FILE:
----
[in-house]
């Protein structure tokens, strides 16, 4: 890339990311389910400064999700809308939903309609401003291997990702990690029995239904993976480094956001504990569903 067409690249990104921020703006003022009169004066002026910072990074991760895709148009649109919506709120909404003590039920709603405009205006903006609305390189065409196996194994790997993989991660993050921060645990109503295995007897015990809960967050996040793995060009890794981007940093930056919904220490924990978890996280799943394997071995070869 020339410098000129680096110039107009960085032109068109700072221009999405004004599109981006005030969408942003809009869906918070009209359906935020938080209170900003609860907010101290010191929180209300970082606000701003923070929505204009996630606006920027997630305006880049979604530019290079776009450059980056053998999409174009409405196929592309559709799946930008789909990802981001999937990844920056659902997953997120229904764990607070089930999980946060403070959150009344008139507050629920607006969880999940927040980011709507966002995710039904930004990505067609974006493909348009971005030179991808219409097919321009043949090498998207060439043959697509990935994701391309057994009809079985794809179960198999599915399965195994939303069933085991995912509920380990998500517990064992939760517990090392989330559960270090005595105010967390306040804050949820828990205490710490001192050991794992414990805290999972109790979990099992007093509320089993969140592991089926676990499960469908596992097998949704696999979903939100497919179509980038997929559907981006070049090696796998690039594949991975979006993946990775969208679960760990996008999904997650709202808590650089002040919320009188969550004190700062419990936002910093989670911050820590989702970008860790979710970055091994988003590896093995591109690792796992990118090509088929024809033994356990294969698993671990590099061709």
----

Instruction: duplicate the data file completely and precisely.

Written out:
[in-house]
């Protein structure tokens, strides 16, 4: 890339990311389910400064999700809308939903309609401003291997990702990690029995239904993976480094956001504990569903 067409690249990104921020703006003022009169004066002026910072990074991760895709148009649109919506709120909404003590039920709603405009205006903006609305390189065409196996194994790997993989991660993050921060645990109503295995007897015990809960967050996040793995060009890794981007940093930056919904220490924990978890996280799943394997071995070869 020339410098000129680096110039107009960085032109068109700072221009999405004004599109981006005030969408942003809009869906918070009209359906935020938080209170900003609860907010101290010191929180209300970082606000701003923070929505204009996630606006920027997630305006880049979604530019290079776009450059980056053998999409174009409405196929592309559709799946930008789909990802981001999937990844920056659902997953997120229904764990607070089930999980946060403070959150009344008139507050629920607006969880999940927040980011709507966002995710039904930004990505067609974006493909348009971005030179991808219409097919321009043949090498998207060439043959697509990935994701391309057994009809079985794809179960198999599915399965195994939303069933085991995912509920380990998500517990064992939760517990090392989330559960270090005595105010967390306040804050949820828990205490710490001192050991794992414990805290999972109790979990099992007093509320089993969140592991089926676990499960469908596992097998949704696999979903939100497919179509980038997929559907981006070049090696796998690039594949991975979006993946990775969208679960760990996008999904997650709202808590650089002040919320009188969550004190700062419990936002910093989670911050820590989702970008860790979710970055091994988003590896093995591109690792796992990118090509088929024809033994356990294969698993671990590099061709």